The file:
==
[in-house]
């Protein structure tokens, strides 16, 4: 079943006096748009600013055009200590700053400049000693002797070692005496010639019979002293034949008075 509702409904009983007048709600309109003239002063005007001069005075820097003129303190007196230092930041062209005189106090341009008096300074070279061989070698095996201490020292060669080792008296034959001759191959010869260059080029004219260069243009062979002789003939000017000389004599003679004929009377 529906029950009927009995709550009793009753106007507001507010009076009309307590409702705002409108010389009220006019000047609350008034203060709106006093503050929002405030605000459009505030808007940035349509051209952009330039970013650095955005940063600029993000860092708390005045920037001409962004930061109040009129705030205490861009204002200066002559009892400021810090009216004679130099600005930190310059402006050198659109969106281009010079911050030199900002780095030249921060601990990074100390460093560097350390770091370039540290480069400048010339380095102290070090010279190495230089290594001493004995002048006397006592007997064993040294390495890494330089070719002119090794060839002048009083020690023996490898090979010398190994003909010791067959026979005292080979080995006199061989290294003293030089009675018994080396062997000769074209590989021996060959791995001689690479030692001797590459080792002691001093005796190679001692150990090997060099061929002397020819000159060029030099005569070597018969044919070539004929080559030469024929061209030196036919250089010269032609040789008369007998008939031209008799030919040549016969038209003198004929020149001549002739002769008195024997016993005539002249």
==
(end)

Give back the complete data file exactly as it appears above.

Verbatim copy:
[in-house]
């Protein structure tokens, strides 16, 4: 079943006096748009600013055009200590700053400049000693002797070692005496010639019979002293034949008075 509702409904009983007048709600309109003239002063005007001069005075820097003129303190007196230092930041062209005189106090341009008096300074070279061989070698095996201490020292060669080792008296034959001759191959010869260059080029004219260069243009062979002789003939000017000389004599003679004929009377 529906029950009927009995709550009793009753106007507001507010009076009309307590409702705002409108010389009220006019000047609350008034203060709106006093503050929002405030605000459009505030808007940035349509051209952009330039970013650095955005940063600029993000860092708390005045920037001409962004930061109040009129705030205490861009204002200066002559009892400021810090009216004679130099600005930190310059402006050198659109969106281009010079911050030199900002780095030249921060601990990074100390460093560097350390770091370039540290480069400048010339380095102290070090010279190495230089290594001493004995002048006397006592007997064993040294390495890494330089070719002119090794060839002048009083020690023996490898090979010398190994003909010791067959026979005292080979080995006199061989290294003293030089009675018994080396062997000769074209590989021996060959791995001689690479030692001797590459080792002691001093005796190679001692150990090997060099061929002397020819000159060029030099005569070597018969044919070539004929080559030469024929061209030196036919250089010269032609040789008369007998008939031209008799030919040549016969038209003198004929020149001549002739002769008195024997016993005539002249």